Keeping Calm in a Crisis

Symptoms for stress can include increased irritability, severe mood changes, lack of concentration, black and white thinking, difficulty making decisions, being argumentative, losing your temper quickly, feeling overwhelmed, catching frequent colds or illness, trouble sleeping, tiredness, low or depressed mood, lack of energy, headaches, muscle tension, trouble relaxing, using stimulants such as alcohol to wind down etc etc etc The list goes on.

There are so many things in fact, that no matter how fantastic things are at the moment, most of us would be able to put our hand up to experiencing several of them right now – but that doesn’t mean that we are ‘stressed’!

So what happens to us in times of stress?

The stress response triggers adrenaline in the body – it is what gets us going – it stimulates the ‘fight, flight or freeze’ reaction in the body.

It can actually lead us to do or say all sorts of things as a reaction to what is going on around us.

The stress response is basically there to keep us safe – to protect us. To stir us into an appropriate reaction.

If you feel like you might be experiencing high levels of stress in your life at the moment – the key is to understand what stress feels like for you – when things start to tip into overwhelm or you are feeling a little bit out of control. Understand what that feels like to you – and the trick to that is getting out of your head and recognising the feelings in your body. Not easily done when we spend so much time in our heads – particularly if you are in a very busy period in your life with lots of demands being placed on you. Recognise the symptoms and how you are feeling. And recognise them before they get to a level where it is all too much.

So if the stress response triggers adrenaline – it is adrenaline that gets us going – it is adrenaline that gets and keeps us motivated to do things.

So if we look at it a different way stress is actually motivation!

Things only become stressful when we exceed our personal capacity to be able to cope.

So how do we learn how to cope? The key to boosting our resilience levels is to get regular exercise, have a healthy diet – including drinking plenty of water – and to keep our mind in a calm place! Here are three quick tips…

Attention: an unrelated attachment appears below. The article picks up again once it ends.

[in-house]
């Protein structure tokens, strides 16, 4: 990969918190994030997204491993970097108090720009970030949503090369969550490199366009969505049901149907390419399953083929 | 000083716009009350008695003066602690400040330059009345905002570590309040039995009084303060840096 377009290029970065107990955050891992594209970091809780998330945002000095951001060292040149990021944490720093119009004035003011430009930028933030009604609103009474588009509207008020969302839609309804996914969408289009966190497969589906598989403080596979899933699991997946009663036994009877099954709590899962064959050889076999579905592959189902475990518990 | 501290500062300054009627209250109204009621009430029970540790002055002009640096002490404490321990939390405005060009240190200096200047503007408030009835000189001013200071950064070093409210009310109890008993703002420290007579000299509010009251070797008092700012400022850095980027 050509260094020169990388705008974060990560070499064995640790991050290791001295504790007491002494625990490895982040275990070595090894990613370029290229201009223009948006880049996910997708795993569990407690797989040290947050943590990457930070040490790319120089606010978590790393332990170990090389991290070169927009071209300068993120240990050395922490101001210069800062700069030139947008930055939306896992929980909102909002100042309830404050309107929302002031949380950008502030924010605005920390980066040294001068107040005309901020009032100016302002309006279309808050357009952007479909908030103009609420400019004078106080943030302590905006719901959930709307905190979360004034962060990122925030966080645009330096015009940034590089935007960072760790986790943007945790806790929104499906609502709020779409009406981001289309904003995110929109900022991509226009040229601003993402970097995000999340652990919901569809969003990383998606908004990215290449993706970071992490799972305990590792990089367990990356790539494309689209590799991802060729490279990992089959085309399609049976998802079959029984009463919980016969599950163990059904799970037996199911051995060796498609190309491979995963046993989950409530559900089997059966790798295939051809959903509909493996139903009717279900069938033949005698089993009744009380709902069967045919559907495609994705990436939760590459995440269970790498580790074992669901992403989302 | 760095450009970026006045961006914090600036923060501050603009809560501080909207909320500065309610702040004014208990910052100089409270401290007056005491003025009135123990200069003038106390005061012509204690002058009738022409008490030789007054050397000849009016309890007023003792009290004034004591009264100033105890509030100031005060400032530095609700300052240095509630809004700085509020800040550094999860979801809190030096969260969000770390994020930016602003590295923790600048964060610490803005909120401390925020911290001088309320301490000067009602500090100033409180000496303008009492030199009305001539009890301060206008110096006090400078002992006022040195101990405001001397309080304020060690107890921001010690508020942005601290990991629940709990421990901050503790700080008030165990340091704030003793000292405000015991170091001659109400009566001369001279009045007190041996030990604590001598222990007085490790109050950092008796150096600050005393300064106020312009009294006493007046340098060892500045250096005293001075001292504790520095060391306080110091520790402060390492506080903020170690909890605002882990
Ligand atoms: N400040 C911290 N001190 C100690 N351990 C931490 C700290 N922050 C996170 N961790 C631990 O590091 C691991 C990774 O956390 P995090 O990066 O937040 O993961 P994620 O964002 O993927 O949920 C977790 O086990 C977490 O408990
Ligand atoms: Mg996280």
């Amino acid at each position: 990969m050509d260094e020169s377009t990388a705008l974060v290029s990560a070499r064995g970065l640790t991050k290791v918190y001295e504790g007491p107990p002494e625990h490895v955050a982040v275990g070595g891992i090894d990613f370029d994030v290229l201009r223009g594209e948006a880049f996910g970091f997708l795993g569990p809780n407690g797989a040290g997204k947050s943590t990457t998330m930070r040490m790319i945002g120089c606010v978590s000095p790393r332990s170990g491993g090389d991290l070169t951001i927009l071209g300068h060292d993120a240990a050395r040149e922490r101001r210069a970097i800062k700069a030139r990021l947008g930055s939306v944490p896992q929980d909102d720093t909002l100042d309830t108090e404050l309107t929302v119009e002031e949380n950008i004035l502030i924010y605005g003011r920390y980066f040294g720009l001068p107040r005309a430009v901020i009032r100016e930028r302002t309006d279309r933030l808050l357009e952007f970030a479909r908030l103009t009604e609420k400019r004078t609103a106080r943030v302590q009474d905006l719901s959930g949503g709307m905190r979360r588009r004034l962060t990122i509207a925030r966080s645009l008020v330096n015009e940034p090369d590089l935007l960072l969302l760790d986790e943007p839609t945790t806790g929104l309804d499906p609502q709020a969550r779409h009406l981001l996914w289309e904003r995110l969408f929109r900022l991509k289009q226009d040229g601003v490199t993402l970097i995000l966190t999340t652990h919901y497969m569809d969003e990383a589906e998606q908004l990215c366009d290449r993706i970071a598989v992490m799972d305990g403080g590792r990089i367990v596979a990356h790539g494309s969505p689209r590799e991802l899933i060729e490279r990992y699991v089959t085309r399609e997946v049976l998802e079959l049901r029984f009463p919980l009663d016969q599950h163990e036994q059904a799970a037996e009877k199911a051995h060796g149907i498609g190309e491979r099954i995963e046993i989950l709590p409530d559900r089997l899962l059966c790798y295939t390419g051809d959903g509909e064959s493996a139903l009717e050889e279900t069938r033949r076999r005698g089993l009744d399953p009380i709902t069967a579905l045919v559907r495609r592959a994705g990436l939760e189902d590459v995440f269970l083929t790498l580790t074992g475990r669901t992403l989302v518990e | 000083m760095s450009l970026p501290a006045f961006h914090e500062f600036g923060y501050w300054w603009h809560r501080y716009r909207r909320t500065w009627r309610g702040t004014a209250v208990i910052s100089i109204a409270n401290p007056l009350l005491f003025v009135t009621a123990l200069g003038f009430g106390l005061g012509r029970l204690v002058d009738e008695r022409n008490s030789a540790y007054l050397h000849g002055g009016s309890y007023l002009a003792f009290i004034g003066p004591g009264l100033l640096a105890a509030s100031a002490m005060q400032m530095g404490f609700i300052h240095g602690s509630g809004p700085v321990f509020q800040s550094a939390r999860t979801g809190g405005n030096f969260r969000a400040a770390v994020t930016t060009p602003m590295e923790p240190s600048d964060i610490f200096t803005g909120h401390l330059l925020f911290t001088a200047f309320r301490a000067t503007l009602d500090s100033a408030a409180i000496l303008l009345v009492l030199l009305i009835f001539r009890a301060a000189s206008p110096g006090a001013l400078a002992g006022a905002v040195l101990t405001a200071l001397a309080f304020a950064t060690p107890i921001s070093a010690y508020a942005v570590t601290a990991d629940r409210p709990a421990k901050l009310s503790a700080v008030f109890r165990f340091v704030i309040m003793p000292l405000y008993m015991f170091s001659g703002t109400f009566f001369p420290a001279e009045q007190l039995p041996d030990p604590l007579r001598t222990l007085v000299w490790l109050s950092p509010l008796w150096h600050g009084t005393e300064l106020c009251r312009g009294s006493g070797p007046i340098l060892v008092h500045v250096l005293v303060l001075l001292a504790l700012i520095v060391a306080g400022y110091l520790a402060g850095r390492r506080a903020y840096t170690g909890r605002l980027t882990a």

1. Relax

Relaxation – some of us are good at it – some of us not. I know several people who just ‘don’t do’ relaxation.

It is an essential element in building up our resilience levels and our capacity for coping – for managing the stresses and strains in our lives.

Finding yourself with nothing to do – or an opportunity to sit quietly is a fantastic thing to experience. If that makes you feel bored – then sit with the boredom. I challenge you to not fill the time with something. To just sit and experience the boredom! You might be surprised – out of boredom can come break throughs. Out of sitting in boredom – without things planned in – can allow the space in our lives for new things to enter.

2. Breathe

We all have to breathe – it’s what keeps us alive! But surprise, surprise – most of us don’t do it properly. Most of us keep our breathing at the top of our chest – a shallow breath. Particularly when we are busy, anxious or just caught up in ‘stuff’ – we take shallow breaths.

Learning how to make full use of the breath is an incredible way not only to relax but also to boost your energy levels, control your emotions and achieve a sense of calm and peacefulness.

So try a different approach – try a deeper breath and see how you feel – experience the difference.

3. Visualise

Visualisation is a great way to support yourself in bringing things into reality and coping with stress! Start by picturing what you want to achieve – then see yourself achieving it.
Seeing yourself achieving things – even in your minds eye – will boost your motivation – your brain will record and recollect it – you will be improving your belief in yourself.

Janice Haddon has over 25 years’ experience in strategic and operational Human Resources and management consultancy. Working across a range of sectors and with start-ups to top 20 companies, Janice is a qualified coach and has a passion for integrating performance, personal positivity and wellbeing into the work place. A Fellow of the Chartered Institute of Personnel and Development with a BSc (Hons) in Psychology, an MA in Psychotherapy and an MBA from Henley Management College, Janice is also a Master Practitioner in NLP, a Cognitive Hypnotherapist, Psychotherapy Counsellor and runs a number of businesses including Morgan Redwood.